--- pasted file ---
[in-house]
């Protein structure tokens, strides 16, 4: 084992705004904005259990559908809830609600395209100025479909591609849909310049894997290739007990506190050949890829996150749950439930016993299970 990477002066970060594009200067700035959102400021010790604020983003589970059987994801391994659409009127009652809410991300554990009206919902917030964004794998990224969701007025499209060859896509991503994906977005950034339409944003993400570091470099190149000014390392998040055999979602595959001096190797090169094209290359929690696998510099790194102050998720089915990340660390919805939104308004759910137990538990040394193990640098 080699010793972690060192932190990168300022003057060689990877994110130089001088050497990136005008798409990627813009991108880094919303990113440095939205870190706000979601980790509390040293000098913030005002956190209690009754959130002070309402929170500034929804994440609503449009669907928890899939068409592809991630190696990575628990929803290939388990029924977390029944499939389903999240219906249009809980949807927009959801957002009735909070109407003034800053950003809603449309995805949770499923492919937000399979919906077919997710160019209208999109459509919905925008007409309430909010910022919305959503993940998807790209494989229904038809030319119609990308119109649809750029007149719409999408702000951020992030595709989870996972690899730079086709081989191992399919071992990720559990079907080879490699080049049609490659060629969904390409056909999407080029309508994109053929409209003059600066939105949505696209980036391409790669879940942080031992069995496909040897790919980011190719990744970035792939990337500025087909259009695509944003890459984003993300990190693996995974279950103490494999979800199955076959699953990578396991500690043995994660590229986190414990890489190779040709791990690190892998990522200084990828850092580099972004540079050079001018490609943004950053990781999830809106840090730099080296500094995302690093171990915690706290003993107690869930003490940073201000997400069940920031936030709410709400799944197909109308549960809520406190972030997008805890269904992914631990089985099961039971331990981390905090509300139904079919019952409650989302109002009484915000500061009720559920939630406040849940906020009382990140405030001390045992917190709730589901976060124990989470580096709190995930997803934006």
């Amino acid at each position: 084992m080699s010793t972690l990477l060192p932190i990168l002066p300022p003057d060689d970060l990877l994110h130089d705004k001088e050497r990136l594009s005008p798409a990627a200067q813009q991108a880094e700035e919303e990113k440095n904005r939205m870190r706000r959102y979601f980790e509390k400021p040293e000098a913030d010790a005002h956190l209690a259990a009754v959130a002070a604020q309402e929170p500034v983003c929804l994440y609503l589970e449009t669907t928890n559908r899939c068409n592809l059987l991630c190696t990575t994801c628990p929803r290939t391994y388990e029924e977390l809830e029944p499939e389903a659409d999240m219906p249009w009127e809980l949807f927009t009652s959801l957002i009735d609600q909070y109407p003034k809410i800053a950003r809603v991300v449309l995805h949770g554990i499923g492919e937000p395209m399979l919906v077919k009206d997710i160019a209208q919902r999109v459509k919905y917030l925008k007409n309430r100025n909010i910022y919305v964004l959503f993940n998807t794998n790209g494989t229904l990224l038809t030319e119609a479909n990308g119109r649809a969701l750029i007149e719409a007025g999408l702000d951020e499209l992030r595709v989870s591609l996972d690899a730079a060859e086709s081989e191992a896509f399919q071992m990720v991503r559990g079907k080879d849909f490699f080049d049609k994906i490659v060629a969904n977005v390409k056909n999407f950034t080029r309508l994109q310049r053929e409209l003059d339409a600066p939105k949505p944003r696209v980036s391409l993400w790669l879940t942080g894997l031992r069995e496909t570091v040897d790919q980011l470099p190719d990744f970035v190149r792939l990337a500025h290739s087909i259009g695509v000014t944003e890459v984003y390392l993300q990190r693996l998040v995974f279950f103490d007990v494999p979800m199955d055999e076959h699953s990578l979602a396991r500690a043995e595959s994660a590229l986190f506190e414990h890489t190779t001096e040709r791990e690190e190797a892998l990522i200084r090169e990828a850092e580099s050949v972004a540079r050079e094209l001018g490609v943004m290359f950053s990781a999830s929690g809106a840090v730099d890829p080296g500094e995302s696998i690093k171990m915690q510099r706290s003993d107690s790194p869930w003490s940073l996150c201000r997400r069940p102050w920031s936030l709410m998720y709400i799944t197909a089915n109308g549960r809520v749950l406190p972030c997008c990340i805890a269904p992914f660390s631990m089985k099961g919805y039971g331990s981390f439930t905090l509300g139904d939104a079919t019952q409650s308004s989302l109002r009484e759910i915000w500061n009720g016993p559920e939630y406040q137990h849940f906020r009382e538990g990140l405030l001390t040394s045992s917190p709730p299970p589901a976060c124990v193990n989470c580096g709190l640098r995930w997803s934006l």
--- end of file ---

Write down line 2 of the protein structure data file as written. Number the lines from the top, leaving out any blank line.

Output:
């Protein structure tokens, strides 16, 4: 084992705004904005259990559908809830609600395209100025479909591609849909310049894997290739007990506190050949890829996150749950439930016993299970 990477002066970060594009200067700035959102400021010790604020983003589970059987994801391994659409009127009652809410991300554990009206919902917030964004794998990224969701007025499209060859896509991503994906977005950034339409944003993400570091470099190149000014390392998040055999979602595959001096190797090169094209290359929690696998510099790194102050998720089915990340660390919805939104308004759910137990538990040394193990640098 080699010793972690060192932190990168300022003057060689990877994110130089001088050497990136005008798409990627813009991108880094919303990113440095939205870190706000979601980790509390040293000098913030005002956190209690009754959130002070309402929170500034929804994440609503449009669907928890899939068409592809991630190696990575628990929803290939388990029924977390029944499939389903999240219906249009809980949807927009959801957002009735909070109407003034800053950003809603449309995805949770499923492919937000399979919906077919997710160019209208999109459509919905925008007409309430909010910022919305959503993940998807790209494989229904038809030319119609990308119109649809750029007149719409999408702000951020992030595709989870996972690899730079086709081989191992399919071992990720559990079907080879490699080049049609490659060629969904390409056909999407080029309508994109053929409209003059600066939105949505696209980036391409790669879940942080031992069995496909040897790919980011190719990744970035792939990337500025087909259009695509944003890459984003993300990190693996995974279950103490494999979800199955076959699953990578396991500690043995994660590229986190414990890489190779040709791990690190892998990522200084990828850092580099972004540079050079001018490609943004950053990781999830809106840090730099080296500094995302690093171990915690706290003993107690869930003490940073201000997400069940920031936030709410709400799944197909109308549960809520406190972030997008805890269904992914631990089985099961039971331990981390905090509300139904079919019952409650989302109002009484915000500061009720559920939630406040849940906020009382990140405030001390045992917190709730589901976060124990989470580096709190995930997803934006």